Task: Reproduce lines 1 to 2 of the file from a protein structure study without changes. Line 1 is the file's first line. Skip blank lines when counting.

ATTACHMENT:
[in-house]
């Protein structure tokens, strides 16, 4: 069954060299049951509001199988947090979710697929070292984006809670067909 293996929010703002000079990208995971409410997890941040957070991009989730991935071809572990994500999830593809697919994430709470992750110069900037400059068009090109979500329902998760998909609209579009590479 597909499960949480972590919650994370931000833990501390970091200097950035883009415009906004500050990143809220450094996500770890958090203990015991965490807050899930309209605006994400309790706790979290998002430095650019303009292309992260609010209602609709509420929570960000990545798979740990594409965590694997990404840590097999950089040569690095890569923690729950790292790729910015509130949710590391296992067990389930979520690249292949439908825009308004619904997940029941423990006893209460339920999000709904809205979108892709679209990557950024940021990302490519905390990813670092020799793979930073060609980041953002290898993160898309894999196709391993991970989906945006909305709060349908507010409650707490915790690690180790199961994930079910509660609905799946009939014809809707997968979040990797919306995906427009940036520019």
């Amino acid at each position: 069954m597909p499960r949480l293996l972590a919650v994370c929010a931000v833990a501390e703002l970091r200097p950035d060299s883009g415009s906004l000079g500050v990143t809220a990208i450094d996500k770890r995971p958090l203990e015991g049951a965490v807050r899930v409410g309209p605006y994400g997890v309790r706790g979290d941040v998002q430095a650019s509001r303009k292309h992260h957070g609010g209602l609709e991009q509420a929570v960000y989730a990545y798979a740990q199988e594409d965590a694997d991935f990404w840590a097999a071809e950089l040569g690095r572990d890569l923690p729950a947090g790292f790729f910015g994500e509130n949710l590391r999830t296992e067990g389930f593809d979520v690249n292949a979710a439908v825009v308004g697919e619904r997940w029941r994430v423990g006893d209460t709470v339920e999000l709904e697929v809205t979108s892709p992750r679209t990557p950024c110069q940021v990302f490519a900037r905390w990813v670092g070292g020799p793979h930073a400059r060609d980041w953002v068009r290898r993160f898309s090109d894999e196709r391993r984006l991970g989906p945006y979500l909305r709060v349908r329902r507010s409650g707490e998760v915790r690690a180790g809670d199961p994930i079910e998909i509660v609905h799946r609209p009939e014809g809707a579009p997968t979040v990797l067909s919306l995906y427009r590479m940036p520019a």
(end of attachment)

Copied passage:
[in-house]
């Protein structure tokens, strides 16, 4: 069954060299049951509001199988947090979710697929070292984006809670067909 293996929010703002000079990208995971409410997890941040957070991009989730991935071809572990994500999830593809697919994430709470992750110069900037400059068009090109979500329902998760998909609209579009590479 597909499960949480972590919650994370931000833990501390970091200097950035883009415009906004500050990143809220450094996500770890958090203990015991965490807050899930309209605006994400309790706790979290998002430095650019303009292309992260609010209602609709509420929570960000990545798979740990594409965590694997990404840590097999950089040569690095890569923690729950790292790729910015509130949710590391296992067990389930979520690249292949439908825009308004619904997940029941423990006893209460339920999000709904809205979108892709679209990557950024940021990302490519905390990813670092020799793979930073060609980041953002290898993160898309894999196709391993991970989906945006909305709060349908507010409650707490915790690690180790199961994930079910509660609905799946009939014809809707997968979040990797919306995906427009940036520019």